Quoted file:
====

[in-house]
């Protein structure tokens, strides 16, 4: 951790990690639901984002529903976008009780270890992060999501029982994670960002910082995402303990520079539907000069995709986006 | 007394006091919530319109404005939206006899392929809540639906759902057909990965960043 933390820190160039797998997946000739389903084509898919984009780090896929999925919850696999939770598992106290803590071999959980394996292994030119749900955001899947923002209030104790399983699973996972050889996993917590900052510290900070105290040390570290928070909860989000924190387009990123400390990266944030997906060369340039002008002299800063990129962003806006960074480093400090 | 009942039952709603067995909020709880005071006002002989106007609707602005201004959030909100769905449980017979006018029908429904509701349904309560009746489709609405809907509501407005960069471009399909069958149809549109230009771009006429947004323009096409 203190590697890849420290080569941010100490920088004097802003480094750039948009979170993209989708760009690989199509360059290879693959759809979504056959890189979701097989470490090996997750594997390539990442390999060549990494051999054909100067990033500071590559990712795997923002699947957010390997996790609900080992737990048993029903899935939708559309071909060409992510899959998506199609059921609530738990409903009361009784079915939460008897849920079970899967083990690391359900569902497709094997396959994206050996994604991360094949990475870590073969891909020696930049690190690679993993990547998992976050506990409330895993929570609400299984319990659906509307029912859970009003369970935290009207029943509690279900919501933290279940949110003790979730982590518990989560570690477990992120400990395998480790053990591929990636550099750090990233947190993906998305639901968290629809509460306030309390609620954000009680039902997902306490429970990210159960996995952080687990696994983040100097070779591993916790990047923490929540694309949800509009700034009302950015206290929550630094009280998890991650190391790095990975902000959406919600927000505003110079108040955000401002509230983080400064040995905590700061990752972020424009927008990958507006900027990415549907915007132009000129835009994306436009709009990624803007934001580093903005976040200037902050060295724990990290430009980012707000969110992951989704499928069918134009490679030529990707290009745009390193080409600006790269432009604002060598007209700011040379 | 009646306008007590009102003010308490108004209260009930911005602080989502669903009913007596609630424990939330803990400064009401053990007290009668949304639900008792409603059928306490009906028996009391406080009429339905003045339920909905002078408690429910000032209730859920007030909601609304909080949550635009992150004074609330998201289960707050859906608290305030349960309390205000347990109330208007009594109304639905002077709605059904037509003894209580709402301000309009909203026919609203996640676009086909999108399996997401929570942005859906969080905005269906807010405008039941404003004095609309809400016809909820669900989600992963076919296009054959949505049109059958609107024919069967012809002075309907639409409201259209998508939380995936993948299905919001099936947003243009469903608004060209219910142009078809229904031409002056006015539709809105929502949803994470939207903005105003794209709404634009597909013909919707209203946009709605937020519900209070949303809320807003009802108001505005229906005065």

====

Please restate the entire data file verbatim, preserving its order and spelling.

[in-house]
């Protein structure tokens, strides 16, 4: 951790990690639901984002529903976008009780270890992060999501029982994670960002910082995402303990520079539907000069995709986006 | 007394006091919530319109404005939206006899392929809540639906759902057909990965960043 933390820190160039797998997946000739389903084509898919984009780090896929999925919850696999939770598992106290803590071999959980394996292994030119749900955001899947923002209030104790399983699973996972050889996993917590900052510290900070105290040390570290928070909860989000924190387009990123400390990266944030997906060369340039002008002299800063990129962003806006960074480093400090 | 009942039952709603067995909020709880005071006002002989106007609707602005201004959030909100769905449980017979006018029908429904509701349904309560009746489709609405809907509501407005960069471009399909069958149809549109230009771009006429947004323009096409 203190590697890849420290080569941010100490920088004097802003480094750039948009979170993209989708760009690989199509360059290879693959759809979504056959890189979701097989470490090996997750594997390539990442390999060549990494051999054909100067990033500071590559990712795997923002699947957010390997996790609900080992737990048993029903899935939708559309071909060409992510899959998506199609059921609530738990409903009361009784079915939460008897849920079970899967083990690391359900569902497709094997396959994206050996994604991360094949990475870590073969891909020696930049690190690679993993990547998992976050506990409330895993929570609400299984319990659906509307029912859970009003369970935290009207029943509690279900919501933290279940949110003790979730982590518990989560570690477990992120400990395998480790053990591929990636550099750090990233947190993906998305639901968290629809509460306030309390609620954000009680039902997902306490429970990210159960996995952080687990696994983040100097070779591993916790990047923490929540694309949800509009700034009302950015206290929550630094009280998890991650190391790095990975902000959406919600927000505003110079108040955000401002509230983080400064040995905590700061990752972020424009927008990958507006900027990415549907915007132009000129835009994306436009709009990624803007934001580093903005976040200037902050060295724990990290430009980012707000969110992951989704499928069918134009490679030529990707290009745009390193080409600006790269432009604002060598007209700011040379 | 009646306008007590009102003010308490108004209260009930911005602080989502669903009913007596609630424990939330803990400064009401053990007290009668949304639900008792409603059928306490009906028996009391406080009429339905003045339920909905002078408690429910000032209730859920007030909601609304909080949550635009992150004074609330998201289960707050859906608290305030349960309390205000347990109330208007009594109304639905002077709605059904037509003894209580709402301000309009909203026919609203996640676009086909999108399996997401929570942005859906969080905005269906807010405008039941404003004095609309809400016809909820669900989600992963076919296009054959949505049109059958609107024919069967012809002075309907639409409201259209998508939380995936993948299905919001099936947003243009469903608004060209219910142009078809229904031409002056006015539709809105929502949803994470939207903005105003794209709404634009597909013909919707209203946009709605937020519900209070949303809320807003009802108001505005229906005065």